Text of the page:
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Standard Life warns over restricted panel payments

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Standard Life has raised concerns about providers making payments to be part of a restricted advice arrangement and called for greater transparency.

Money Marketing revealed earlier this month that providers are paying significant amounts of money to distributors as part of long-term distribution deals ahead of the RDR. One document seen by Money Marking discusses a £2m payment over five years from Aegon to Caerus Capital Group for “sales and marketing activity to support our partnership”.

At a Marketforce conference on the future of financial services distribution in London today, one delegate raised the issue about whether such payments between providers and distributors should be looked at by the FSA.

The delegate said: “One of the things I have already heard and seen some documents on is product providers, be it asset managers or life companies, being asked to make financial payments to distributors in order to be selected for a potential restricted advice model. There is a potential great risk in that in terms of the trust we are trying to restore.

“There is a big challenge over whether this is a commercial matter between the two parties or whether we should have some regulation around this whole subject area. I see some big potential issues coming down the line on these arrangements and the pressures distributors are putting on suppliers.”

Standard Life UK chief executive Paul Matthews responded by saying restricted advice is supposed to be about allowing advisers to limit the firms they deal with in order to achieve a more simple and quick advice process. He said the selection process should be“100 per cent transparent”, and should not be based on commercial arrangements.

Matthews said: “I do not see any problem with somebody saying ‘I am a financial adviser, I use these five companies’, but it destroys the whole principle and concept if to get on that list it is a question of how much money you pay. Then you get into an issue where the biggest firms just pay more money to get on the panels.

“If it is not based on the quality of the proposition and just based on a pure commercial arrangement then the customer should be told ‘I use these five companies because they pay me more than anybody else’ and not ‘I have chosen these five companies because they are the best proposition’.”

He added: “We should not start off with trying to find ways around regulation before it has even started. That would be a disaster.”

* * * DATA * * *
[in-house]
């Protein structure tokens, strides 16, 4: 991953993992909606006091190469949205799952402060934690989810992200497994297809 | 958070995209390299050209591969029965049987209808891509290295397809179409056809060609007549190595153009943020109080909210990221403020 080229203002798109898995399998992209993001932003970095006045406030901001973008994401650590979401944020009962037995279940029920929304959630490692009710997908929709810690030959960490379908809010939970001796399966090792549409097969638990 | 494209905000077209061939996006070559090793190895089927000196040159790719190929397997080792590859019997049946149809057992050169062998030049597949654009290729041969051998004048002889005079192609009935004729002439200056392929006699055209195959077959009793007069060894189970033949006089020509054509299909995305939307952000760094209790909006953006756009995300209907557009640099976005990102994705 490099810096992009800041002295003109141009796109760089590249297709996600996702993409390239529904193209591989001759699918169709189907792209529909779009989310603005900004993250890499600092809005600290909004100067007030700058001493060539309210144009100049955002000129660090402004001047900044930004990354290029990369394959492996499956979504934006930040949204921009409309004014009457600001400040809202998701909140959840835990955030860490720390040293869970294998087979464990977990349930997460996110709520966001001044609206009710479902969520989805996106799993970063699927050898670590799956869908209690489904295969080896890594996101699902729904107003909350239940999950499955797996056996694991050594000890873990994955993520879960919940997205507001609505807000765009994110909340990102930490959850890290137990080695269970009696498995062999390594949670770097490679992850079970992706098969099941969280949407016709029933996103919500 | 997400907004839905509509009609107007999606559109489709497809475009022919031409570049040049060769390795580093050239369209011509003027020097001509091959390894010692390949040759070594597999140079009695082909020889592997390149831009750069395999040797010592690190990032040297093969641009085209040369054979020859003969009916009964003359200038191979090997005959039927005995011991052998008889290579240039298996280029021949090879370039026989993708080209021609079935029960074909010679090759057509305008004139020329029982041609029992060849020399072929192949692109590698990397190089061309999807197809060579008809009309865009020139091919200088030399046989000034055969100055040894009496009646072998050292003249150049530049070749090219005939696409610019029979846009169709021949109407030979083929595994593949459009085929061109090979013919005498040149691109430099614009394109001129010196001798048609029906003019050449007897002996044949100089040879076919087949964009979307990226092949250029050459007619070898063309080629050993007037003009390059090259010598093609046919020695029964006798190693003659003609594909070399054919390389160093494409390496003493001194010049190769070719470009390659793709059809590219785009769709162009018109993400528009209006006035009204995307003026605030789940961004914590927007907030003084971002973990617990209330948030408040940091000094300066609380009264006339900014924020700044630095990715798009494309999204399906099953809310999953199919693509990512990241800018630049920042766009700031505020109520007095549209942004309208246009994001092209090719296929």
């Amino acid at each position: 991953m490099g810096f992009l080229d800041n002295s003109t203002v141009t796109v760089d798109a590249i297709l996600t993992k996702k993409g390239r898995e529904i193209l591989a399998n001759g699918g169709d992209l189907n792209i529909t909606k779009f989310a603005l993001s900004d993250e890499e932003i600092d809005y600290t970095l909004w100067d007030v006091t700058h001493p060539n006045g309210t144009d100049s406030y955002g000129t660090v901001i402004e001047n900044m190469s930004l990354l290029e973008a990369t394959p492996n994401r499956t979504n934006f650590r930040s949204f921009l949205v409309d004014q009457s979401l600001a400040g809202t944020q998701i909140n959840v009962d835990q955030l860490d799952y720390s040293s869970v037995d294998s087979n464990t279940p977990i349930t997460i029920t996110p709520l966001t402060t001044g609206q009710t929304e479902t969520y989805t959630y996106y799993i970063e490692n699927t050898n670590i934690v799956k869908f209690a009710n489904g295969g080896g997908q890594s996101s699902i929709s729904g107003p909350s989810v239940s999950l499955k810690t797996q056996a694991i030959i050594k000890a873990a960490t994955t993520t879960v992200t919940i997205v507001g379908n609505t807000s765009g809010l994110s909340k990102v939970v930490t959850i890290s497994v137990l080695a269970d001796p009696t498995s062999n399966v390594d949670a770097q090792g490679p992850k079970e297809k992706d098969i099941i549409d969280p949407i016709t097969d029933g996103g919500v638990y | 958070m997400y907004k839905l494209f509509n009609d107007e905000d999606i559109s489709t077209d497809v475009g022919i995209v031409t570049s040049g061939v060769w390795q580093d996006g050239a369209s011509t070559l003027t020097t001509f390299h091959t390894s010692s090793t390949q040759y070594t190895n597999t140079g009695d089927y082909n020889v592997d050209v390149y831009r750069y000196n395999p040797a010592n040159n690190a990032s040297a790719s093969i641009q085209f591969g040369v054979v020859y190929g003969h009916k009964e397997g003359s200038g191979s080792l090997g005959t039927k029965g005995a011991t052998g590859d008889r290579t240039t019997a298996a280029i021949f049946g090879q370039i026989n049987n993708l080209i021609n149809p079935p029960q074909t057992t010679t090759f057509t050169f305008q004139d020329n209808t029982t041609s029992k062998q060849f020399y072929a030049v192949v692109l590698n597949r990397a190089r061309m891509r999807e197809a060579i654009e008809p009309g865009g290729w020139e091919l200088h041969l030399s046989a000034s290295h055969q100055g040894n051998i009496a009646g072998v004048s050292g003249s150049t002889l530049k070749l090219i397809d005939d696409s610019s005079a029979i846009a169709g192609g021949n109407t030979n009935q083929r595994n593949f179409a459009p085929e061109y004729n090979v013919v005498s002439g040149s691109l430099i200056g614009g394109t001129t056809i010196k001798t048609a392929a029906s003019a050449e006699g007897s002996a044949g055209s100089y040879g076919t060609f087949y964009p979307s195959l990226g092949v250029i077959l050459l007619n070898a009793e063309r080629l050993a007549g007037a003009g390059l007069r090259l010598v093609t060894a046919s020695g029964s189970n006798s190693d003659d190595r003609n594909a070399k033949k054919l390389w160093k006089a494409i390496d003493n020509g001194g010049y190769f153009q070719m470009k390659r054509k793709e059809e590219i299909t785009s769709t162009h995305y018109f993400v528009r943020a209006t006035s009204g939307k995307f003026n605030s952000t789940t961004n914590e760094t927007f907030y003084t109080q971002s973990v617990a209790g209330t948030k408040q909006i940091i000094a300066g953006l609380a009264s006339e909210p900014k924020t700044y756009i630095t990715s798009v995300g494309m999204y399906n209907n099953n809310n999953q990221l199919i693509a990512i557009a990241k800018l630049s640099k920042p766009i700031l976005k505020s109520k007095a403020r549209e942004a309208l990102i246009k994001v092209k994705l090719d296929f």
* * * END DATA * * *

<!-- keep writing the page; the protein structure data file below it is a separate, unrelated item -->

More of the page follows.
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Readers' comments (4)

  • Personally, I would be more concerned at those using Standard Life ;)

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  • Why is eveyone so surprised by the attempts of some providers to secure distribution by any and every means possible. Nothing has changed, and you will find that, as ever, many providers are obsessed by their 'insatiable appetite for new business, any any cost'. the reality is that RDR is set to achieve exactly what it is intended to do, and bring much needed professionalism to a distribution system that is massively flawed, and about to disappear for ever. These are the final death throw antics of a flawed concept, fuelled by those intent on holding on whatever the consequences, by failing to really get to grips with what is now ineviatble. Standard Life are righjt to make challenges, and if anyone would listen to me, I would do exactly the same.

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  • The law of unintended consequences continues to apply itself to every aspect of RDR and will do so until the FSA cancel this stupid project.

    If you can't call yourself independent thanks to some mindless FSA muppet you may as well have the benefits that come with being restricted.

    In other words - if we are not allowed to distinguish ourselves from the cowboys - how will we remain in business other than by adopting their methods.

    Every way you look at it the consumer loses thanks to RDR.

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  • Well said Mr Matthews. Anyone who knows anything will be aware the dodgy deals that make the press are only the tip of the iceberg.

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